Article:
We get tangled up in things before we know it sometimes and when we do, we are faced with how we get unstuck. As we start to review what might have gotten us to where we are, we start through some of the experiences we have had to see if that can help. It’s then that we bump into a conundrum. Should we let go or hold on? Both options have been advice we have received and since they are opposites, which one do we choose?
Perhaps the problem stems from the dichotomy going on inside us. We may not want to deal with what we are facing any more so letting go of it appeals to us, but we know that is easier said than done because a decision to do that doesn’t quickly eliminate it from swirling in our thoughts. The thoughts come unbidden at such odd times like when we are just sitting at a stop light or right before we fall asleep. Could it be we are trying too hard to not think about the very thing we want to let go of?
Perhaps it’s a white bear problem. White bears? It has nothing to do with white bears! True, but maybe white bears can teach us what makes it hard to stop thinking about the problem we’re facing.
In 1987 a Harvard psychologist by the name of Dr. Daniel Wegner was intrigued by an essay by Dostoevsky written in 1863 about white polar bears. As a result, he set up a study about blocking out thinking about white bears when you are told to do so or want to do so. He had two groups of subjects, and one was told to not think about white bears and the other was asked to tell what their stream of consciousness was while thinking about white bears over a period of five minutes.
The results of the study were revealing and gave us a glimpse into why telling ourselves not to think about something makes it harder not to think about it. Wegner discovered that trying not to think of a white polar bear ironically made it only more likely that you couldn’t get one out of your mind.
In recent months I can attest to the truth of the study results. I have been grappling with something that should seem simple enough to do, but it sets up massive amounts of anxiety for me and creates a huge problem before I even attempt it because I can’t stop thinking about it. When I attempt to do it, that anxiety skews the results and the more I try to do it the greater the reinforcement of thinking about it occurs.
Maybe we hold on too tightly sometimes as we try to manage or control something and that is what gets us stuck thinking about “white bears.”
Sometimes we are unaware that we can be prone to hang on more easily than we can let go. When we hang on, it gives us the sense that we have some measure of control of whatever it is and reveals our challenge to trust letting go if that is the best choice. Clearly one is not always the right answer over the other. If we are being rescued from a fire or a near fatal fall over a cliff and someone reaches out and grabs our arm and tells us to hang on and not let go, that is exactly what we should do. Why? Because we can’t control what will happen to us when and if we do let go and certain death is likely. But is there another example of when we need to let go of the sense of needing to be in control and when holding on to the conscious idea of safety is not the right choice?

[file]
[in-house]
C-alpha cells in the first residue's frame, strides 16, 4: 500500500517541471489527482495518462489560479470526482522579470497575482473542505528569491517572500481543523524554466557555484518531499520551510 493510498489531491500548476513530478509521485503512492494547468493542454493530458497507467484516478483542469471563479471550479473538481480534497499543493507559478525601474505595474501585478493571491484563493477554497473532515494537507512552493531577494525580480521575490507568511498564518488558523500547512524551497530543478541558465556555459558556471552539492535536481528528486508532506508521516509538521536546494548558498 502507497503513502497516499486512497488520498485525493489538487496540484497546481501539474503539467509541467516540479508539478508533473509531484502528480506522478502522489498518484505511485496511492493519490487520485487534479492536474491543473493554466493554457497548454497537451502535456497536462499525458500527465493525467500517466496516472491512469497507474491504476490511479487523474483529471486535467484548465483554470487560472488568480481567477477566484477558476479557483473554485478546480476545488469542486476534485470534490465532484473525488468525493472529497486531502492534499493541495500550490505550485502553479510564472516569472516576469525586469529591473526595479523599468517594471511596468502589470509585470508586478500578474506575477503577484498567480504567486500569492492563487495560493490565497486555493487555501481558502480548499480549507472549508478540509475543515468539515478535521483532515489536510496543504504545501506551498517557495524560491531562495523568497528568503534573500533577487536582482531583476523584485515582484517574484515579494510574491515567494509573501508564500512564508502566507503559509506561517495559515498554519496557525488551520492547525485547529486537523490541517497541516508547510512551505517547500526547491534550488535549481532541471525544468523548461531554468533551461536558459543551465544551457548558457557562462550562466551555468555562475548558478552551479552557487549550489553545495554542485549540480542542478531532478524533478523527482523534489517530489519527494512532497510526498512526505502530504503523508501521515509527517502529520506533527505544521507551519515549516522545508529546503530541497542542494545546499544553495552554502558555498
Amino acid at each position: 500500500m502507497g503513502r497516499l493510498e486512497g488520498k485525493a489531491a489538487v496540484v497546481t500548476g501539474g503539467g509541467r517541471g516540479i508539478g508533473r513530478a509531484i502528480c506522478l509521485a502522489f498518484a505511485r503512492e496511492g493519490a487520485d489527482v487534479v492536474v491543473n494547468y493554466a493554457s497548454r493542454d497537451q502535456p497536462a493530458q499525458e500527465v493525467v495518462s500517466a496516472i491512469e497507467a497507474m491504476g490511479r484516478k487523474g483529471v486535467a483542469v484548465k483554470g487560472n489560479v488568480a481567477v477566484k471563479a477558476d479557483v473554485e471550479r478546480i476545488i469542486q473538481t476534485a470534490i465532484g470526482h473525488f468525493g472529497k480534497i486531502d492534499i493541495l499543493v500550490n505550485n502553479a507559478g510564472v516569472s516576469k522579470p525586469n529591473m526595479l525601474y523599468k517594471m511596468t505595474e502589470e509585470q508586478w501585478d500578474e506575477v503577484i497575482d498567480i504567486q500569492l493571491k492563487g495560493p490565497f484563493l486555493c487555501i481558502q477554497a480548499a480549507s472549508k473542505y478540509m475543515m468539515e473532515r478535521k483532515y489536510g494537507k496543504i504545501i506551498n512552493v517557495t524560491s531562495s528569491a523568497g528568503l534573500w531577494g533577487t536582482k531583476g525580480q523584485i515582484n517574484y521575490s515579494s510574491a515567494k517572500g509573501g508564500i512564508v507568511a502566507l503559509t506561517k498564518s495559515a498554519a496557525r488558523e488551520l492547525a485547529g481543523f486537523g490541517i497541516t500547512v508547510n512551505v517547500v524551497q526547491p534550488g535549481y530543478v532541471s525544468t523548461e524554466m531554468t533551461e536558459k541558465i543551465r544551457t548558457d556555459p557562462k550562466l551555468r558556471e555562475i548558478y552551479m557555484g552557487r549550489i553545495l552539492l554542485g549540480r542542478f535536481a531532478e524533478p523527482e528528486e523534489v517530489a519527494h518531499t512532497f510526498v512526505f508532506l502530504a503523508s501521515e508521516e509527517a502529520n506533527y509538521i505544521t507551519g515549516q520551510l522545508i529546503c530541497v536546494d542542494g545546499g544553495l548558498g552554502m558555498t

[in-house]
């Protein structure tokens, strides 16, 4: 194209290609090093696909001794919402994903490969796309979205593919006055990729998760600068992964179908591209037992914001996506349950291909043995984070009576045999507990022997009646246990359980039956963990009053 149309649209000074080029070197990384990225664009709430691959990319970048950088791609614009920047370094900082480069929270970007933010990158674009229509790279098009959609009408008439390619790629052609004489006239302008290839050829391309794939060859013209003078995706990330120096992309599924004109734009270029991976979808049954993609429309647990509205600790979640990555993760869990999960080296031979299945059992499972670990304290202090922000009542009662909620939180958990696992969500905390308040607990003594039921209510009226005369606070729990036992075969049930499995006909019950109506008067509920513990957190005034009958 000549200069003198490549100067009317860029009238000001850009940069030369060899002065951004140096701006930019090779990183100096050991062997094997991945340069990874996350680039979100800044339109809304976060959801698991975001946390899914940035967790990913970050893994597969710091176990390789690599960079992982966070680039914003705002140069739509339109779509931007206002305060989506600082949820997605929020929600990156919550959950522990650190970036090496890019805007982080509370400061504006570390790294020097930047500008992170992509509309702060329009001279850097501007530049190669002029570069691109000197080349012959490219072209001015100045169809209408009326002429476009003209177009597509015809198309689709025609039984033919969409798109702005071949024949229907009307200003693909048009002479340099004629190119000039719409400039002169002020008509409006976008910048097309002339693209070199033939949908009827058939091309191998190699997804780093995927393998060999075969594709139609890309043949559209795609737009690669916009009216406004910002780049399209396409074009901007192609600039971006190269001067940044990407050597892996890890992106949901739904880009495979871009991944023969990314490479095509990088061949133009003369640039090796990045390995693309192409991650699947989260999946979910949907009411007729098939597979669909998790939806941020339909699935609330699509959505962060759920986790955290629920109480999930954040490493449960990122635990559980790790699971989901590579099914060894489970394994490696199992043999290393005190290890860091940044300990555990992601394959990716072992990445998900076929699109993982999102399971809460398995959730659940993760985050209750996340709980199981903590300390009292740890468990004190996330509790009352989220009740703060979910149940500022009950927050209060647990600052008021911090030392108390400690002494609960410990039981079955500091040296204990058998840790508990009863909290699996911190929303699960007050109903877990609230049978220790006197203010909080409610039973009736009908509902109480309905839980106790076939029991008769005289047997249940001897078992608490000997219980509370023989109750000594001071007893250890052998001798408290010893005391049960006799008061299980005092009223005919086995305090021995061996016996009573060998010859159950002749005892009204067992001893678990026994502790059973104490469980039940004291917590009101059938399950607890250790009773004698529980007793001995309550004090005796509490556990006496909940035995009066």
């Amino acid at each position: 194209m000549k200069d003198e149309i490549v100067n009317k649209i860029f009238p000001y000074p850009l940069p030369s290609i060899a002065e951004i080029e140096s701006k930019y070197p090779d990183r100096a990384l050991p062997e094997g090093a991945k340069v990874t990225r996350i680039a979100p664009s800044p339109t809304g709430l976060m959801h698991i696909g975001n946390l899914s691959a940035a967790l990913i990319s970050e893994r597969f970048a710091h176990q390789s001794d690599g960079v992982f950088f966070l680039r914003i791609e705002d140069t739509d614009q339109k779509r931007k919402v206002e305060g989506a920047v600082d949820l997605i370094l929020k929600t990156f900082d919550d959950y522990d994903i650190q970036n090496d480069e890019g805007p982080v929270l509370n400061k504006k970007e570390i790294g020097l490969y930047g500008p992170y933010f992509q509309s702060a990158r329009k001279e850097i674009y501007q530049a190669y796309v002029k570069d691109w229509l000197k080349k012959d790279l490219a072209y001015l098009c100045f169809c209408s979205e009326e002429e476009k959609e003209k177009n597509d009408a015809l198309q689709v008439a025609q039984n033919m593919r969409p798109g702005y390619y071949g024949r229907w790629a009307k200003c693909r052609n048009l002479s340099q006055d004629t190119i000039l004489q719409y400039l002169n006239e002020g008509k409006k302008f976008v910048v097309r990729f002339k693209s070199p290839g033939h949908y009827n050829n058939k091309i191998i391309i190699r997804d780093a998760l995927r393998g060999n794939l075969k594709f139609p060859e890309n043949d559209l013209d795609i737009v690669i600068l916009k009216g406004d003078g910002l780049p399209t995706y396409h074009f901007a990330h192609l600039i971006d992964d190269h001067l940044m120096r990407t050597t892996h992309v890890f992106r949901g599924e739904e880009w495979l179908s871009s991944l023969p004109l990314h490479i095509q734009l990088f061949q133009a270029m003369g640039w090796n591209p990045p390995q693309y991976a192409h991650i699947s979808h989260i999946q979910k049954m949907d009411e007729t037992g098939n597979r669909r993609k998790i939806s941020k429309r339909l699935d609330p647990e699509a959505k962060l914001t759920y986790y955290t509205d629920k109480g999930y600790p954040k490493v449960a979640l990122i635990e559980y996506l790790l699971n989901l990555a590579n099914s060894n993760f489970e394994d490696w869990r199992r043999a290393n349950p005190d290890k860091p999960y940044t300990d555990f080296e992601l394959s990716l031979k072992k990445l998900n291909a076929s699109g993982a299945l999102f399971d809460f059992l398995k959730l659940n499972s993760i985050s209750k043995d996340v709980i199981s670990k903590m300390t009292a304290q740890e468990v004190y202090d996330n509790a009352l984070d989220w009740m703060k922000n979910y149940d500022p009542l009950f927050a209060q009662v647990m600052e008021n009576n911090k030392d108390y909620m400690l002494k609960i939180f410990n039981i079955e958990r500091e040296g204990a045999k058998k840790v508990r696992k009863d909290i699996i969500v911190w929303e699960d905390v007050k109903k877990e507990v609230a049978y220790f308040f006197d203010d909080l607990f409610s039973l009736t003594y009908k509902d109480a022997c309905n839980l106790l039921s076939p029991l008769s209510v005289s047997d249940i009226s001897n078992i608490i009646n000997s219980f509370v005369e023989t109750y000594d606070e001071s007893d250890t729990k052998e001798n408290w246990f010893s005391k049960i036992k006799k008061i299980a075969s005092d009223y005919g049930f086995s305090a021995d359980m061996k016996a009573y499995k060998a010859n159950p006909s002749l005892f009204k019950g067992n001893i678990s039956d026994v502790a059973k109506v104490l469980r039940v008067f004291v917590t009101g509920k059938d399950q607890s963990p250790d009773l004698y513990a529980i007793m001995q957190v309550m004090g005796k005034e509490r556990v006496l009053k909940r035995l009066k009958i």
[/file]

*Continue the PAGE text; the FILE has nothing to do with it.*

There’s a story in the New Testament of the Bible in Matthew 14 that gives us just such an example. The disciples of Jesus are out in a boat on a lake, and He is not in the boat with them. The lake is rough and the wind raging, and they fear death may come to them. They look up and are amazed to see Jesus walking on the water toward them. Peter calls out to Him and wants to know if it’s really Him, thinking it might be his imagination. Peter tells Jesus to ask him to come out and walk on the water to Him if it is truly Jesus and Jesus does just that. Peter looks at Jesus and steps out of the boat on the water and begins to walk toward Jesus as he was told, but then he recognizes what he is doing and looks down and cannot see beyond the waves threatening to overtake him. What was Peter holding onto and what was he letting go of in this scene?
Peter was sinking fast in the Sea of Galilee after he stopped trusting Jesus and focusing on Him and began to believe he needed to control the situation. We may not have been on the Sea of Galilee, but I am guessing we can all identify with something in our own lives that may have been similar. But we can’t leave the story before we remember the response Jesus gave to Peter: He reached out and offered his hand to rescue Him. It reminds me of a quote by American missionary, Jim Elliot:
“He is no fool who gives what he cannot keep to gain that which he cannot lose.”Jim Elliot
It reminds me of what John Eldredge calls “benevolent detachment.” It means giving that thing, that person, that situation that is entangling us and troubling us to Christ. It’s not just letting go of it, it is giving it to the One who can handle it as we never can. And guess what? No matter how long we may have trusted Jesus in our lives, it’s not so easy to do because we are prone to think about “white bears” and we have not discerned well what surrendering all to Him really means and what we can gain from doing so. Even with discernment, it’s something we need to practice to recognize and release our tendency to grasp rather than release.
“The secret of life is this: If we surrender everything to Christ – including everything we are, the totality of our being – He is then able to give us his everything.”John Eldredge
What do we learn from that choice and practice?
“Nothing can be taken from us anymore because we’ve already surrendered everything.”John Eldredge